Renovating for the Future
Projects in Freer Hall and the Speech and
Conducting 21st century research and instruction in 20th century space can be challenging. Architects designing buildings 40 to 100 years ago could never have imagined the scope of the investigations in which faculty would be engaged, from the macro to the molecular level. Nor could they have predicted with any accuracy how departments would grow and change over the years.
Take the Women’s Gymnasium, for example.
An ambitious plan
Built in the early 1930s, what is now known as Freer Hall provided expanded facilities for the women’s physical education department, which had outgrown its space in the Woman’s Building (now the
The original design called for wings on both ends of the building, with the north wing housing a swimming pool. Funding was exhausted before the wings could be constructed, but the original vision was partially fulfilled in 1968 when a pool wing was added on the north end of the building. Administered by Campus Recreation, the pool served as the home venue for the Illinois Fighting Illini women's swimming and diving team during renovations to the Intramural Physical Education Building, now known as the Activities and Recreation Center (ARC).
Four years after the pool wing was added, the Department of Physical Education for Women merged with the Department of Physical Education for Men and Freer Hall became home to the
Between 2005 and 2011, two renovation projects converted the north and south gyms on the third floor into office and research space. Ten offices and an exercise science laboratory were carved out of the north gym space, while the south gym became facilities for research on neurocognitive kinesiology and the neuroscience of dance in health and disability. By this time, the women’s swimming and diving team had returned to the ARC, and with outstanding pool facilities existing in both that building and the Campus Recreation Center East, the College lobbied successfully to take ownership of the Freer Hall pool.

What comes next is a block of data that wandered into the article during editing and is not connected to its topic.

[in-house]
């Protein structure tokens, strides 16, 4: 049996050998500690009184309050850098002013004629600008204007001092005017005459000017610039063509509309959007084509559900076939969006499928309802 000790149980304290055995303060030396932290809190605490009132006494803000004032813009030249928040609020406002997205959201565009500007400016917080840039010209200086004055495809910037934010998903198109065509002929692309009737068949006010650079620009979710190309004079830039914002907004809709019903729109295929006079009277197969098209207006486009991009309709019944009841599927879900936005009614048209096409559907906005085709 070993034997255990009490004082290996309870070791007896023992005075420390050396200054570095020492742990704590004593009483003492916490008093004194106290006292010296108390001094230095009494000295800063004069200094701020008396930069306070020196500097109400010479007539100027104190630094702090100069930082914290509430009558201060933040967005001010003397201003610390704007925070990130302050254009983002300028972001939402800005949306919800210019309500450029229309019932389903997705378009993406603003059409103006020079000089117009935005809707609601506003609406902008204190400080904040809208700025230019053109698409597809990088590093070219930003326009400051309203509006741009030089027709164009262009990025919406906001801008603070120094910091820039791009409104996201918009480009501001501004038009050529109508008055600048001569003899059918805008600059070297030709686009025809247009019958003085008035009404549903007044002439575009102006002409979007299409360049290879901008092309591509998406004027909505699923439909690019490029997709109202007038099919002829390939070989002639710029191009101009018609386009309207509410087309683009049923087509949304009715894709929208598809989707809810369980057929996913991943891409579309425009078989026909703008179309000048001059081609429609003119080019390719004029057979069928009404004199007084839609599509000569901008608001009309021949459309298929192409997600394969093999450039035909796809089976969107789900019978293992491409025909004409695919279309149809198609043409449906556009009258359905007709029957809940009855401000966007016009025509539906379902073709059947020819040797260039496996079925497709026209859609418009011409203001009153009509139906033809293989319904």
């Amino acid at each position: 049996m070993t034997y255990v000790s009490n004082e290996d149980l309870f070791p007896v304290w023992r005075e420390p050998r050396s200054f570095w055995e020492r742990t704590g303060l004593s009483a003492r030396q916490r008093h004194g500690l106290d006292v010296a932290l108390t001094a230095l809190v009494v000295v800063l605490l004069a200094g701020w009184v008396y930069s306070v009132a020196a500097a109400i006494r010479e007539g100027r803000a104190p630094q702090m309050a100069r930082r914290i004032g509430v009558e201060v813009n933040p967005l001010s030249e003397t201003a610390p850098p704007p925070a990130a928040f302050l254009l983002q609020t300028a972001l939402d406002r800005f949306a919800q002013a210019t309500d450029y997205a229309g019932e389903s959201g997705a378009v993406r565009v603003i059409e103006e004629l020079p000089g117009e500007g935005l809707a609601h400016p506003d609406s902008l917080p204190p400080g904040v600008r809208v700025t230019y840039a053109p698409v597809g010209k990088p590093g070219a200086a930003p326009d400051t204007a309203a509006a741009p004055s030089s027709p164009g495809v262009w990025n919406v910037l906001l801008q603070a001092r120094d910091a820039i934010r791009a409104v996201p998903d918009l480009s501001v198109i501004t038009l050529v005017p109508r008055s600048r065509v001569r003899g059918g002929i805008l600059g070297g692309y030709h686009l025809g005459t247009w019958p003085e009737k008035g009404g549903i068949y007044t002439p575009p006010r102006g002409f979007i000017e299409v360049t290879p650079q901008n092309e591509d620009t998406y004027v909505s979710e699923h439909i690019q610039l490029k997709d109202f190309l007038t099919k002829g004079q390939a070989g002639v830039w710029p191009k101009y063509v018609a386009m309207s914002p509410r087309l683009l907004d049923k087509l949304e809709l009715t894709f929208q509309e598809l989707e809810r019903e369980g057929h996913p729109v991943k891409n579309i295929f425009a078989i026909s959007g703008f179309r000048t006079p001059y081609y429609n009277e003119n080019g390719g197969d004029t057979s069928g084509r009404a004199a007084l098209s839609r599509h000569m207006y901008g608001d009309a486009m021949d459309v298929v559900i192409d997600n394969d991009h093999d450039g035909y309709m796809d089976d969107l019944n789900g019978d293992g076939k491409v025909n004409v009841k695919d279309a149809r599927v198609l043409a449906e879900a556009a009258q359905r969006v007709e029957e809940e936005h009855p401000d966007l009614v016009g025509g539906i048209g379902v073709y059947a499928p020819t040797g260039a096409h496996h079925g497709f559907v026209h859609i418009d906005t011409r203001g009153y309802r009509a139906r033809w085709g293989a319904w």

The vision for the north wing renovation was ambitious: to convert nearly 48,000 square feet gained by filling in the pool and removing lockers and showers into modern, collaborative research and teaching space. In January 2015, the University of Illinois Board of Trustees approved campus funding for the College’s plan to renovate the north wing “to develop needed spaces that directly support the long-range vision for the Department of Kinesiology and Community Health and the
The pool infill renovation is the most comprehensive building project undertaken by the College to date. It includes modifications that will bring the building into compliance with the American with Disabilities Act, including the addition of an elevator that will give access to the fourth floor, previously unreachable by individuals with disabilities. (A new ADA-compliant entrance on the south side of Freer Hall was completed in 2018.) Half of the fourth floor will house new mechanical systems, including central air conditioning, while the other half will contain office space for visiting faculty and postdoctoral scholars.